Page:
The double-crested cormorant made a miraculous recovery after the ban on DDT, a pesticide that had once imperiled the bird’s existence. But while conservationists hailed the return of birds such as the bald eagle, they became increasingly wary of the collateral success represented by the cormorant.
Hamlets to Huts’s goal is to connect Adirondack villages and outposts via people power in all seasons, allowing them to experience the backcountry without lugging all the gear. It’s patterned after European hut-to-hut systems, and the yurt trails of Vermont and Colorado. In the Adirondacks, the emphasis is community-based lodging, in part because new structures are prohibited in the state Forest Preserve.
Hikers value protecting the Adirondack Park’s wild character more than expanding recreation opportunities.
The Inner Gooley complex that included seven buildings and several sheds on the shoreline of Third Lake, the biggest lake of the chain, were removed in late September. Members took the club down the structures as a requirement of their lease with The Nature Conservancy, which purchased the land about a decade ago and later sold it to the state in the spring of 2013.
Need proof that getting universal high- speed broadband internet access in the Adirondacks is a vital piece of the region’s economic jigsaw puzzle? Just ask Suzanne Hurtado, who lives on Lost Pond. Within days of getting fiber-optic access in 2017, she was able to live video chat several times a day with students she teaches in China.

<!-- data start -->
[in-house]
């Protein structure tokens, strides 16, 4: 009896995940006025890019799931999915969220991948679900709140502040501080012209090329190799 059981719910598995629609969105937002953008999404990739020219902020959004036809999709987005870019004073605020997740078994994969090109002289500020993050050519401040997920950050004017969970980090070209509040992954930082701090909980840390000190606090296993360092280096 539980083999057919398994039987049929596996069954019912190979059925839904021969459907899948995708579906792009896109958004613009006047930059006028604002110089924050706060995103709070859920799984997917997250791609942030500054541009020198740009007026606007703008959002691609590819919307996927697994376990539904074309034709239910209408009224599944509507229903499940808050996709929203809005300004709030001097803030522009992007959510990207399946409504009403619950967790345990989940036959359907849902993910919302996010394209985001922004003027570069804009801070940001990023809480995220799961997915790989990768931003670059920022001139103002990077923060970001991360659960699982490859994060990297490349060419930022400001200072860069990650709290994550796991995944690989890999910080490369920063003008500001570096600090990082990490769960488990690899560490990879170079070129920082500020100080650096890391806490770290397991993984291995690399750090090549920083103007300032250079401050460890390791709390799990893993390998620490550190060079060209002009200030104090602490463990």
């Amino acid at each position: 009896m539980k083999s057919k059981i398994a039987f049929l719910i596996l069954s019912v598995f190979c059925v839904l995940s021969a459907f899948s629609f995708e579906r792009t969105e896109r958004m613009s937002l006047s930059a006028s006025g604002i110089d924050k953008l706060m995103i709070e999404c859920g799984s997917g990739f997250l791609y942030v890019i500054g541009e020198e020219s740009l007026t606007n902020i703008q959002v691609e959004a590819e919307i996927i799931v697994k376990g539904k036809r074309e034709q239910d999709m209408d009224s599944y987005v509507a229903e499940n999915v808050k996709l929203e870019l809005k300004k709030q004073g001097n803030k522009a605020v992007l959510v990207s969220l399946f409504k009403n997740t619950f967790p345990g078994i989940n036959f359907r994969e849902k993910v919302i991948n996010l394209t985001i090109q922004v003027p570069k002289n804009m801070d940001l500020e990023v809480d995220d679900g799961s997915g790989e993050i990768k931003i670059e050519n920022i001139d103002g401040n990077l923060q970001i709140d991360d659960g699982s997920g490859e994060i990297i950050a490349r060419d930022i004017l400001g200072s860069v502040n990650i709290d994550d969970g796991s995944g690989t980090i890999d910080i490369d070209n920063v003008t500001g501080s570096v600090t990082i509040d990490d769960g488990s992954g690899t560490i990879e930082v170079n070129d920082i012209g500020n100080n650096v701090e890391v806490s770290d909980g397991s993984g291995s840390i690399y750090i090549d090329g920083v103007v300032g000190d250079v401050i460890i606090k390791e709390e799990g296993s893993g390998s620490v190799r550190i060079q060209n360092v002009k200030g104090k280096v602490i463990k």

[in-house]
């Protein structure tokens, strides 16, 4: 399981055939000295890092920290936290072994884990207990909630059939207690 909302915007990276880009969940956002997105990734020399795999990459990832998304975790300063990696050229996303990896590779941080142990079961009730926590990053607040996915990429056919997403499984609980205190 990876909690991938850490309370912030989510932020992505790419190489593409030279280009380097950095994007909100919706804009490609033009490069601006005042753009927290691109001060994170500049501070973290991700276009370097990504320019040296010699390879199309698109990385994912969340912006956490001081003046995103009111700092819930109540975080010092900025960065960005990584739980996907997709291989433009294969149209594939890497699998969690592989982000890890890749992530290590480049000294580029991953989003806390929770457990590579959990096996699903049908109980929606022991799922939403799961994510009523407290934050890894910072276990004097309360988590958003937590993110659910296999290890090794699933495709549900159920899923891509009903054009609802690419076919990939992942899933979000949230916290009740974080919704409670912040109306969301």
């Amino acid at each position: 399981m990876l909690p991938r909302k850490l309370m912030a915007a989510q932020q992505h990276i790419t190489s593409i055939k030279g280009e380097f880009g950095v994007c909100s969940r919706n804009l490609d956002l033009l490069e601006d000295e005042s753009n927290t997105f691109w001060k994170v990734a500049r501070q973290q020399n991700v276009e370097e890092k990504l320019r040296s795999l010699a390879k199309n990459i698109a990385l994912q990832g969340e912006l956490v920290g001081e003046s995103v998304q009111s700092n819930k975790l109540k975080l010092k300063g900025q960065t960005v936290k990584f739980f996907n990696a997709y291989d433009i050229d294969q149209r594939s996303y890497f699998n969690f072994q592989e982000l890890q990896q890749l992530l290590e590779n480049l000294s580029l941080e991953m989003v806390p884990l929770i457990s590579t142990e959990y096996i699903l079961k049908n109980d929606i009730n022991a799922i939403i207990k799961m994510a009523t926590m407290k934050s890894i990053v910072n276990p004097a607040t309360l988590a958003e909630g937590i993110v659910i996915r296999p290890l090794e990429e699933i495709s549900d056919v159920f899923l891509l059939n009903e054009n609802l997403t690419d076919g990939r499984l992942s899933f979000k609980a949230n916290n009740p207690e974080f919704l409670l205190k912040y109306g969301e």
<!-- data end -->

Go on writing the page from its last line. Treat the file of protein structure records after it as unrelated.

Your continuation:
Water is the lifeblood of the Adirondack Park’s tourism, adventuring and second-home economy, as well as its wilderness. Its lakes and rivers face multiple threats ranging from salt to human waste and invasive plants and aquatic animals.
The Whiteface Veterans Memorial Highway opened in 1936. From spring to fall, motorists can drive up the road and then ride an elevator more than 260 feet up to the 4,867-foot summit. The elevator has been closed since fall 2017.
Some parts of the world, including much of North America, outpace the global average in large part because much of the planet is covered by water and it takes more energy to warm oceans than land. That explains how the Adirondacks can be so far ahead of global change.
Seven workers at the wollastonite processing plant in Willsboro were laid off by owner Imerys on Friday. It’s the latest setback for workers at a mineral operation where a state land swap approved by New York voters has failed to materialize.
Federal authorities have halted consideration of whether the 30-mile rail line from North Creek to the former Tahawus mine in the central Adirondacks should be declared abandoned, ordering the current owner and a potential buyer to file a status report by Jan. 22, 2019.